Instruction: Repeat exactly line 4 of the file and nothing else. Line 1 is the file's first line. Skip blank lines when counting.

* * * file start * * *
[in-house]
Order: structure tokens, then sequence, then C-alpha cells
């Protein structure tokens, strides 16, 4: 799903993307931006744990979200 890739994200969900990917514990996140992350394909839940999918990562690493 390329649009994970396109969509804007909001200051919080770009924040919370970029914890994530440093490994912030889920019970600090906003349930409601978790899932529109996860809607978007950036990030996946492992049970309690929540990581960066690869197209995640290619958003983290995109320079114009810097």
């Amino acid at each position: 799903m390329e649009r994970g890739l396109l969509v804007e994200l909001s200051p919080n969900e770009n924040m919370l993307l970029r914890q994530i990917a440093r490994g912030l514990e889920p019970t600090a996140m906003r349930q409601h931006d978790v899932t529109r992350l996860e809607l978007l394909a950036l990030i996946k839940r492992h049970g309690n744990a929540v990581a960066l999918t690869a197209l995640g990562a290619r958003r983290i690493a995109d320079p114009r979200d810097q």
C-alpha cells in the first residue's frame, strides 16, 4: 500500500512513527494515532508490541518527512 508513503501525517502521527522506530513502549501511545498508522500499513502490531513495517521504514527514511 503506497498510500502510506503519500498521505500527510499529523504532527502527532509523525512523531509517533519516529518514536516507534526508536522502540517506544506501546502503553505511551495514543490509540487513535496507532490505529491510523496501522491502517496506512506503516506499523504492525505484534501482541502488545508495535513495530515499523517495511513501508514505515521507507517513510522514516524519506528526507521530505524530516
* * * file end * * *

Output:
């Amino acid at each position: 799903m390329e649009r994970g890739l396109l969509v804007e994200l909001s200051p919080n969900e770009n924040m919370l993307l970029r914890q994530i990917a440093r490994g912030l514990e889920p019970t600090a996140m906003r349930q409601h931006d978790v899932t529109r992350l996860e809607l978007l394909a950036l990030i996946k839940r492992h049970g309690n744990a929540v990581a960066l999918t690869a197209l995640g990562a290619r958003r983290i690493a995109d320079p114009r979200d810097q």